The Cork backs were fantastic. They closed down the space, they were like men possessed and Limerick never matched their hunger.

Cork were accused of lacking aggression against Tipperary but they brought loads of it to the Gaelic Grounds.

They hooked, blocked and fought for every ball. They hunted in packs and never allowed Limerick the sort of space they got last year.

I said in recent weeks that teams would have a plan in place for Limerick and we saw signs of that in this game. Limerick allowed Cork too much space. They stood off them and that suited Cork.

They like to have space to run into and they showed they have the players to punish you. Limerick were outscored 1-14 to 0-8 in the second half. That tells its own story but it doesn’t tell the whole story because Cork were a great deal ahead of Limerick and the score board doesn’t always show that.


Limerick showed no capacity to rectify matters in the second half. When the game was going from them few stood up.

Last year Limerick had on average twelve players standing up in most games. Last Sunday I would think only three players stood up, Finn, Lynch and Mulcahy tried hard to take the game to Cork.

I think Limerick panicked on the sideline. I was rich in praise of them on so many occasions before but they will be honest enough to know they didn’t have a good day last Sunday.

They brought on subs that really didn’t contribute and didn’t know what was required of them. There was a real lack of sharpness in Limericks play, they lost shape and spent most of their time chasing instead of dictating.

Cork had some great performances in all parts of the field and they dragged Limerick all over the place.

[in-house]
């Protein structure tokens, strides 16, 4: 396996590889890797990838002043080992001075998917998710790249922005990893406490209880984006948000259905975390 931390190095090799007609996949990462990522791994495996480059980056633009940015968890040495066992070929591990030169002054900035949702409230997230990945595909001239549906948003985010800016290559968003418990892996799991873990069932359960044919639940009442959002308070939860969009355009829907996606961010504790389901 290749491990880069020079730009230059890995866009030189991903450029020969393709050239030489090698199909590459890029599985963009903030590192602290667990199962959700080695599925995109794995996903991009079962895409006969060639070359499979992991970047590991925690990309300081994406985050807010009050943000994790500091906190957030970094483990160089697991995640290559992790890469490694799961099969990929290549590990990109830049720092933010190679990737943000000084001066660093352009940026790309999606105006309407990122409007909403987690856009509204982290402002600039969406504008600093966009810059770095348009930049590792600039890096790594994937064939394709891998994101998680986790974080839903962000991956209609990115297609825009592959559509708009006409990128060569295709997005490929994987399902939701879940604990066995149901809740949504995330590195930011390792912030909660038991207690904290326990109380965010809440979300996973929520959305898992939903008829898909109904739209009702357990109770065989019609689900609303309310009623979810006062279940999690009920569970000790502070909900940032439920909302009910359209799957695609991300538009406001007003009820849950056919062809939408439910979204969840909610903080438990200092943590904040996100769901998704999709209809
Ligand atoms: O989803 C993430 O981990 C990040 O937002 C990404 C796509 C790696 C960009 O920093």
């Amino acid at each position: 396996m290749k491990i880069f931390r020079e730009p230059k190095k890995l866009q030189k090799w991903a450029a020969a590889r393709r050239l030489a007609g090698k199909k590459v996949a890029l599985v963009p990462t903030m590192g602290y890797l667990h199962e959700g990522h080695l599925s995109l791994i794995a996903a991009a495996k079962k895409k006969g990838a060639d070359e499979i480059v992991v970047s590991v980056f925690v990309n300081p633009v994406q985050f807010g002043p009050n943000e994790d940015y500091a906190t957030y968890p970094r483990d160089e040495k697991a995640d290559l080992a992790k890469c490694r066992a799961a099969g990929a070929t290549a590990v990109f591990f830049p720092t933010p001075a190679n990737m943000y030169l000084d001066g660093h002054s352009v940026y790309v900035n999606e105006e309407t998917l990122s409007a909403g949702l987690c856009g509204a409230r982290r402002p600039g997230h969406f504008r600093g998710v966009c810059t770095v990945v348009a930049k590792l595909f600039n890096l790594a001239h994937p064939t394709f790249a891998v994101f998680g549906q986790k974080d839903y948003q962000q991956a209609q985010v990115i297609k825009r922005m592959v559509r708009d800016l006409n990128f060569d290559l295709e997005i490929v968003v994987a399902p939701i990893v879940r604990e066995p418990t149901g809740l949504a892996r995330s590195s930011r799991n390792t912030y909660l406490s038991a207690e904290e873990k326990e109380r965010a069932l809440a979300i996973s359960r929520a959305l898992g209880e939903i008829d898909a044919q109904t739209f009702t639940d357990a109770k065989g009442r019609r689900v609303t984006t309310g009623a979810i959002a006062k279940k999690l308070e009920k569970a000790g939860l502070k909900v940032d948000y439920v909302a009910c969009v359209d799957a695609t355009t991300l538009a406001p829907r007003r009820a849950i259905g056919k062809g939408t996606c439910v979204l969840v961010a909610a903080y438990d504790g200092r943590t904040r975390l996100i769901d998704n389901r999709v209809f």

Limerick will have learned a great deal. They have the capacity to come back from this and I have no doubt that they will.

This game will bring about a better focus. They might have felt they had done everything right leading into the game but championship has a way of educating the best of teams. This was a set back but nothing more than and I know John Kiely will have the machine back in order for Waterford.


The Limerick minor hurlers almost pulled off a great win as they went toe to toe with a very fancied Cork team.

Limerick were well up for this game. Young players like Cathal O’Neill, Aidan O’Connor, Adam English had some great scores. Ronan Lyons, Jimmy Quilty, Colm Coughlan and Fergal O’Connor were also impressive in defence while Patrick Kirby and Diarmuid Hegarty also worked very hard.

The minor championship is wide open and Limerick could have a big say in it. The ongoing development in the underage academy is very important and while winning is welcome the production of players is the core ingredient.

Gerry McManus continues to financially support the work in the academy and without his generosity the process would be almost impossible.

Denis Barrett

It was fitting that there was a minutes silence at the Gaelic Grounds for former Bruff stalwart Denis Barrett.

He served his club in every officer position and was part of a committee that purchased the current field in mid 1950’s.

He also served the South Board and was a selector with the All Ireland winning team with Limerick in 1973. Denis Barrett was very passionate about the GAA.

He was not slow to speak his mind but he always did it for the right reason. He left his mark in Bruff GAA and contributed to the club for decades.

To his wife, family, club and friends I offer my sincere sympathies.